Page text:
College Basketball Second Half Betting
by Trevor Whenham - 11/19/2009
Betting on the second half of college basketball games isn't a primary way of betting for many bettors, but smart bettors know that, in some circumstances, it can be a powerful tool in your toolbox as you try to make a profit. If you aren't familiar with second half bets, which are also known as halftime bets, they aren't too difficult to understand. Soon after the first half of games end, oddsmakers post a line and a total on just the second half of the game. They could just be half of the full game lines, or they could differ greatly from that based on what happened in the first half. Here's a look at three possible ways you can use the bets, and what you need to keep in mind as you do so:
Watch the first half before deciding - If you aren't sure of how a game is going to turn out, second half bets let you watch the first half before making a decision. Some people would argue that what happens in the first half is less important than the fundamentals and statistics of the two teams coming into the game. I don't disagree with that, but that doesn't mean that watching the first half before making a bet can't be useful. For example, if two teams have very different styles of play and you aren't sure how they will react to playing each other then watching the first half will give you a clue. It could also be useful if a player is returning from injury or making his first start and you aren't sure if he is ready for the experience. Whether you are examining those angles or another one, the most important thing to remember is that you have to have a theory before the game starts - a sense of how you expect the game to start, how it could vary from your expectations, and what it could mean to the outcome of the game if any of the variances happened. If you have a sense of what is going to happen before the game starts then you can compensate for what has really happened, and then make your own line or total for the second half. Only then can you truly tell if the second half lines offer any value. Otherwise, you're just guessing as to whether the second half lines make sense, and guessing isn't profitable.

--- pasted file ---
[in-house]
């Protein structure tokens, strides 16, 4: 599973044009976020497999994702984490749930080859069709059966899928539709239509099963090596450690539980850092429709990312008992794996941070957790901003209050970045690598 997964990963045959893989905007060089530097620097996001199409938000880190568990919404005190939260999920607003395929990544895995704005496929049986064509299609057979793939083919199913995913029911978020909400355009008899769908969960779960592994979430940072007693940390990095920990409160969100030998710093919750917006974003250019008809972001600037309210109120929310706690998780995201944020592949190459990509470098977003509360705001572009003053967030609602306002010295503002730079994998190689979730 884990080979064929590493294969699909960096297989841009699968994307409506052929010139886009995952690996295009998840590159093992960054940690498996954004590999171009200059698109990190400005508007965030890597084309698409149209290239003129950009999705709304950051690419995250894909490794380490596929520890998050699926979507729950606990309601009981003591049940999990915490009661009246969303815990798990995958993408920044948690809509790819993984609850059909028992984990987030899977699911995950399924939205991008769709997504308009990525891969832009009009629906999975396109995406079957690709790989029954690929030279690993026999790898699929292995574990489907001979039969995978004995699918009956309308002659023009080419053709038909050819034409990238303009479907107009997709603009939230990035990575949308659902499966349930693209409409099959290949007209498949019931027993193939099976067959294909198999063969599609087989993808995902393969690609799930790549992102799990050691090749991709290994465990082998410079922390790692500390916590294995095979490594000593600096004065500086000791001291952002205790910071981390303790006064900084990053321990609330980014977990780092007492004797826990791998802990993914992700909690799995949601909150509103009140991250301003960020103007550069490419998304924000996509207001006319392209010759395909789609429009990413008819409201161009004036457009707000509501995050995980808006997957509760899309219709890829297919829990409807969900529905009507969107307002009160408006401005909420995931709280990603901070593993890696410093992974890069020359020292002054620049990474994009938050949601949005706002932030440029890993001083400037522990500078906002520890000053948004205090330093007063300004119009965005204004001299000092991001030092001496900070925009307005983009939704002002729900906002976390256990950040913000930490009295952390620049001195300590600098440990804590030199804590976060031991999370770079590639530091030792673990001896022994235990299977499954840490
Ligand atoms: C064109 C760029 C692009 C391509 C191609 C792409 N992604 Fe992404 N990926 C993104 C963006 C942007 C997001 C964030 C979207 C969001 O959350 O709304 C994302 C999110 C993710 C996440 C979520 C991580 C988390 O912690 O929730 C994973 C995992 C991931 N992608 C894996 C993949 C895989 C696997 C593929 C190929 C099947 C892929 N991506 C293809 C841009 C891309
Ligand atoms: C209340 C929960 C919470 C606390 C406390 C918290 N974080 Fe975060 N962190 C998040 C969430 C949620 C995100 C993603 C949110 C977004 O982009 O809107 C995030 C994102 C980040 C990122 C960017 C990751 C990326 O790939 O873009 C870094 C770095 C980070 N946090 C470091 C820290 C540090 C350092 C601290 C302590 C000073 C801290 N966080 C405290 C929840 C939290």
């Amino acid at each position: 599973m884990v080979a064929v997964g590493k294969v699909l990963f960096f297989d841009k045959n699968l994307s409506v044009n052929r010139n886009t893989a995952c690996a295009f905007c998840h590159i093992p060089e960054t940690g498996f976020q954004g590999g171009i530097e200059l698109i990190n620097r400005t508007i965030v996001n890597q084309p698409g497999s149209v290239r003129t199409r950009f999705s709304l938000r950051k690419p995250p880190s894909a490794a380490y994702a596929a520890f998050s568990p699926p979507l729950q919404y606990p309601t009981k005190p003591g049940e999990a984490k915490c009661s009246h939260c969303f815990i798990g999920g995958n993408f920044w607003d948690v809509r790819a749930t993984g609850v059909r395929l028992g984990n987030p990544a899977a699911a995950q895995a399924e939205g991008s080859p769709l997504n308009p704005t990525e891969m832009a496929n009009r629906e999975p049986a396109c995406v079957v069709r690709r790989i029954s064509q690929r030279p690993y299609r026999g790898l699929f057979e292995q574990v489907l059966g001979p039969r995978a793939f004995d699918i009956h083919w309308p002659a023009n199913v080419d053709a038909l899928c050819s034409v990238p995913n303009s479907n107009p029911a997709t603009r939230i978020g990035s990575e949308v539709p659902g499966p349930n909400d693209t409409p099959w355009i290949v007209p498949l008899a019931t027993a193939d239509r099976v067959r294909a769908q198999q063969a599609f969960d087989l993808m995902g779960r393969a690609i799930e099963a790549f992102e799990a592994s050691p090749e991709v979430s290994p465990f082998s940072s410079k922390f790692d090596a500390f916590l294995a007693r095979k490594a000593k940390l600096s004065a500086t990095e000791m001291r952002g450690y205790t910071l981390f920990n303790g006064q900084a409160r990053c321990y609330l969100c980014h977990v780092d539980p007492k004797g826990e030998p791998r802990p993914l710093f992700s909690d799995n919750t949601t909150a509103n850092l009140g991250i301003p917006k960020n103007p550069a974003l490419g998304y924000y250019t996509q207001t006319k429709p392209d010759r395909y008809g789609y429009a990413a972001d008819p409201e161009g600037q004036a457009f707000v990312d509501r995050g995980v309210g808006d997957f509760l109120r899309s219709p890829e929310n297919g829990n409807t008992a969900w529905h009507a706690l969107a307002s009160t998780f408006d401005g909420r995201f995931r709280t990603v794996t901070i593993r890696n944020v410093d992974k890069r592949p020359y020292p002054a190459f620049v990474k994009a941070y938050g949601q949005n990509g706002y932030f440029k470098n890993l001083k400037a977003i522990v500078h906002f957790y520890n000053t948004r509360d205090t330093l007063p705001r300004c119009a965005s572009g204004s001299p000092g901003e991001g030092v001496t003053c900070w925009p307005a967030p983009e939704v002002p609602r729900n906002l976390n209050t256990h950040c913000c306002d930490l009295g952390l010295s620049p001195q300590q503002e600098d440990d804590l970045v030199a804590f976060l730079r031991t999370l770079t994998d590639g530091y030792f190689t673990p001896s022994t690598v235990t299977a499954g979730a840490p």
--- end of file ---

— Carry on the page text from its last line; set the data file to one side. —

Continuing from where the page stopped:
Hedging and middling - Second half bets can be useful when used in connection with bets you have already made on the game. In some circumstances the second half line may be set so that you can bet a middle - two bets in which the best case scenario is that you win both bets, and the worst case is you win one and lose the other, thereby almost breaking even. It's a dream scenario for bettors. You may also be able to use the second half bets to hedge a bet you have already made. Say, for example, that you made a bet on the underdog, but an injury to a key player makes you doubt that they will be able to cover the spread like you thought it would. Betting on the favorite in the second half could be a way for you to minimize your risk and get out of the bet you made. It isn't always possible to hedge in this way, but if the numbers work out then it could be worthwhile. The important thing in these situations is that you double and triple check the numbers to make sure that you aren't doubling your risk when you mean to reduce it.
Soft numbers - There is a perception that second half lines can be soft because oddsmakers have to make them quickly, and on busy days they have to set a lot of lines in a short amount of time. Though that can be the case in some circumstances, it would be a costly mistake to underestimate the ability of oddsmakers in all cases. On most games the lines are going to be pretty good, and they are going to have an edge over most people because they have more information and research behind them as they set the lines, and because they know how the bettors bet on the game, can anticipate how they will bet on the second half. There are situations where you can still benefit from a soft line, though - games where you have done your homework and have a strong sense of the outcome, and where the betting volume and public interest are low. The incentive to set strong lines isn't as high when few bets will be taken on a game, so if you are very familiar with the teams you may be able to spot a mistake and capitalize on it.
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